May 8, 2008
The 2008 debt sustainability analysis (DSA) indicates that Mali is at a low risk of debt distress. The outlook remained broadly stable since the previous DSA, completed in October 2007. Further fiscal consolidation, structural reforms to reduce vulnerability to shocks, and strengthened debt management would help Mali further reduce its risk of debt distress.
Prepared jointly by IMF and World Bank staff. ADB staff was consulted during the preparation process.
HIPC debt relief was granted by all multilaterals, Paris Club bilateral creditors, and three non-Paris Club creditors (Saudi Arabia, Kuwait and China). Negotiations with four countries are ongoing.
This reflects new concessional loans from IDA and the ADB, and a non-concessional loan from IsDB.
The 2007 PRSP projects an annual economic growth of 7 percent. The teams assumed a more conservative approach, taking into account the current pace of economic reform, assuming that the economy will grow at its historical trend rate of 5 percent per year.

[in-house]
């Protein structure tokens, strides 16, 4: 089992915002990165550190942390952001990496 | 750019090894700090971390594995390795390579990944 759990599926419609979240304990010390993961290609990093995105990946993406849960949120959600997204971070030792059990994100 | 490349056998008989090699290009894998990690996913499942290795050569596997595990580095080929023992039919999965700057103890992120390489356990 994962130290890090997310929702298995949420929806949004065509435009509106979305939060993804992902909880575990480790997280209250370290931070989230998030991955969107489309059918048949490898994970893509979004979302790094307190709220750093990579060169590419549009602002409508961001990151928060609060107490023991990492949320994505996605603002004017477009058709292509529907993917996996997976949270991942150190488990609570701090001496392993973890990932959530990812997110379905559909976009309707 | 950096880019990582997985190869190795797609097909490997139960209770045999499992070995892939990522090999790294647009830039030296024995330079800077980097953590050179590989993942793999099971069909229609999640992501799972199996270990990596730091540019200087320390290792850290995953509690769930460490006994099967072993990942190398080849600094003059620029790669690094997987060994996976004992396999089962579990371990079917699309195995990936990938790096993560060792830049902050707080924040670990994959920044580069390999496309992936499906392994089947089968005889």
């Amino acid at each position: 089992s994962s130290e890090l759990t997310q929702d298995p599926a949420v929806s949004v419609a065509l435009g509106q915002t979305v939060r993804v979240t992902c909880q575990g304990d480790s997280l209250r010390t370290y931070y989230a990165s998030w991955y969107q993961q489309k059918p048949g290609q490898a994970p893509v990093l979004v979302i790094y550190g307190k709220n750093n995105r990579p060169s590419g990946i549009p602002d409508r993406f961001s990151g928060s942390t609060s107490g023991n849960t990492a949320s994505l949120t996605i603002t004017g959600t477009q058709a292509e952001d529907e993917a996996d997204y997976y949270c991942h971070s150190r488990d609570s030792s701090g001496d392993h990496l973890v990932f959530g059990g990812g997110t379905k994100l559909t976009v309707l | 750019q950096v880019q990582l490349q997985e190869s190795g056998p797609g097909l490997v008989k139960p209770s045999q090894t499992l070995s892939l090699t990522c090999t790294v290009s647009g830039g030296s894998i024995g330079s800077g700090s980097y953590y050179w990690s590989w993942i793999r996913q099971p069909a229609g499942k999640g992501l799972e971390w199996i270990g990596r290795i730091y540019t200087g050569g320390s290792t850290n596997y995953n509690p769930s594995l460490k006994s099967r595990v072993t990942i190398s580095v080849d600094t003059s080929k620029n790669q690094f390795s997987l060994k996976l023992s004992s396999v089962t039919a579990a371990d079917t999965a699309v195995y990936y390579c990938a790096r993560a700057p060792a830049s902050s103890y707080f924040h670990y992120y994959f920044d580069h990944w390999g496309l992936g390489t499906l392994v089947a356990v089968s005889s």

Based on the World Bank classification, the external debt burden thresholds relevant for Mali are (i) NPV of debt-to-exports ratio of 150 percent; (ii) NPV of debt-to-revenue of 250 percent; (iii) NPV of debt-to-GDP of 40 percent; and (iv) debt service-to-exports and revenue ratios of 20 and 30 percent, respectively.
In the past, Mali has generally contracted concessional loans. In 2007, a non-concessional package was contracted from the IsDB in the amount of US$71 million (about 1 percent of Mali’s 2007 GDP). Based on the economic merits of the package, IDA granted a waiver on its non-concessional borrowing policy.
Excluding grants, the NPV-of-debt-to-revenue ratio is projected to increase from 75.8 percent in 2007 to 152 percent in 2026.
Mali’s current debt strategy relies on lower cost concessional external financing, thereby reducing the stock of the government’s domestic borrowing and promoting the “crowding in” of credit to the private sector.